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if i'm going to buy a townhome to rent out do i need a different loan for that?

i own currently but i've never rented out my home or any other property before. i thought it was going to need a second mortgage but apparently this is different? by frankowen578681 from Atlanta, Georgia. Dec 30th 2014 Reply


Linda Wintersteen (Linda123)
#63 ranked lender in Arizona - 1,252 contributions

You need to purchase it as a investment loan, if you are not selling your home that you are in. You will need a down payment of approx 20% linda

Dec 30th 2014
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Bert Carpenter (BertCarpenter)
#38 ranked lender in Arizona - 1,815 contributions

A second mortgage is what you get when you are trying to take cash out of your existing home's equity without touching the first mortgage. If you are looking for a mortgage to purchase a rental property, then you would apply for a new first mortgage. You would then pay the difference between the purchase price and the loan amount as your down payment. ~ Bert Carpenter, The LoansA2z team of NOVA Home Loans ~ NMLS 40586 ~ Licensed in Arizona (AZLO0911876 / AZBK0902429), Washington (WALO40586 / WACL3087) and California (CADOC40586 / CAFLL6036566). We are licensed by the CA-DBO under the CFLL and CRMLA. Loans made or arranged pursuant to CFLL or CRMLA license. ~ www.LoansA2z.com ~ 888-889-9950

Dec 30th 2014
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Dave Metsker (DaveMetsker)
#38 ranked lender in Oregon - 2,317 contributions

You can refinance your current home, if that will give you enough to pay cash for the rental. Otherwise, you will need a purchase investment loan on the townhome, with 20% or more down.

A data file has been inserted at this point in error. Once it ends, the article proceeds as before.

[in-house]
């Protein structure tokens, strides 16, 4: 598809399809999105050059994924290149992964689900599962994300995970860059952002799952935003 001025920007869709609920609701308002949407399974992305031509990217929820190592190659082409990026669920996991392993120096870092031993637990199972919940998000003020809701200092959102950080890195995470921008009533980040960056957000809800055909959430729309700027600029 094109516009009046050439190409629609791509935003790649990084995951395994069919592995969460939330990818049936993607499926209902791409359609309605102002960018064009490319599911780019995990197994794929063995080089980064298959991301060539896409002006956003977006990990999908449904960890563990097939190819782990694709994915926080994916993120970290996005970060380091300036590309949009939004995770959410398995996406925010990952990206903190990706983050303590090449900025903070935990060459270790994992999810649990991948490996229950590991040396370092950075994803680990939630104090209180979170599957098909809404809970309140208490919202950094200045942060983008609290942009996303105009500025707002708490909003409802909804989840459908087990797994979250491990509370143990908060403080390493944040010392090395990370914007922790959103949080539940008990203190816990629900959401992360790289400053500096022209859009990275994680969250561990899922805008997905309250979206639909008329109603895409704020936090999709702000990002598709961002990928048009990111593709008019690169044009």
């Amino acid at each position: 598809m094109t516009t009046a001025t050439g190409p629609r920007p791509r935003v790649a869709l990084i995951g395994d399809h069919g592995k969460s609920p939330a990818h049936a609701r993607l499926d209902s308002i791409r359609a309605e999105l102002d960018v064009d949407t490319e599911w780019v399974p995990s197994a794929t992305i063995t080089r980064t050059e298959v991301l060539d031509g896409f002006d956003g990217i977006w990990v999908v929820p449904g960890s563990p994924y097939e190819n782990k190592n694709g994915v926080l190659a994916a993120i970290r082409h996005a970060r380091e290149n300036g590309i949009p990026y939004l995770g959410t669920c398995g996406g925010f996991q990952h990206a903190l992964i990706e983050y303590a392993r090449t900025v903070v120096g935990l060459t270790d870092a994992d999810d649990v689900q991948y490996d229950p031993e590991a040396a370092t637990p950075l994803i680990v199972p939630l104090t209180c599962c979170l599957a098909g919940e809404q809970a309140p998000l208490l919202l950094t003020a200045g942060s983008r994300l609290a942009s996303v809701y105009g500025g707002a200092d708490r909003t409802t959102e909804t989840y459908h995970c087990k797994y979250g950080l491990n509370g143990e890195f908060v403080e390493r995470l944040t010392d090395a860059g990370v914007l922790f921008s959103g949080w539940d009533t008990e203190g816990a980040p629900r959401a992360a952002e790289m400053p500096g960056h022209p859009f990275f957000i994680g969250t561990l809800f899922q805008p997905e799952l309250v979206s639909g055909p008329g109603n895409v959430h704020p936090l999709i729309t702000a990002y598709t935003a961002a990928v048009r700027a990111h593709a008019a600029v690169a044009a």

Dec 31st 2014
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Phil Dumouchel (PhilDu)
#1 ranked lender in South Carolina - 2,228 contributions

Investment properties require a minimum of 20% downpayment - expect the rate to be higher as well, how much depends a lot on your credit score but a larger downpayment can drop the rate significantly as well. The 20% downpayment can come from a variety of sources (including refinance of your current home or a home equity loan/HELOC) but there is no way around it - and you'll likely need reserves as well in order to be approved.

Jan 2nd 2015
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Sean Young (SeanYoung)
#2 ranked lender in Colorado - 1,109 contributions

If you have the funds available you will just get a non-owner occupied loan with a 20% down payment. If possible I suggest to put down 25% since you will receive better terms. If you need to use the equity in your current property for the down payment you can look at doing a cash out refinance or doing a 2nd mortgage/HELOC to get the cash available. Speak with a local loan officer and have them present you all of your options so you can make the best decision. Best wishes, Sean

Jan 4th 2015
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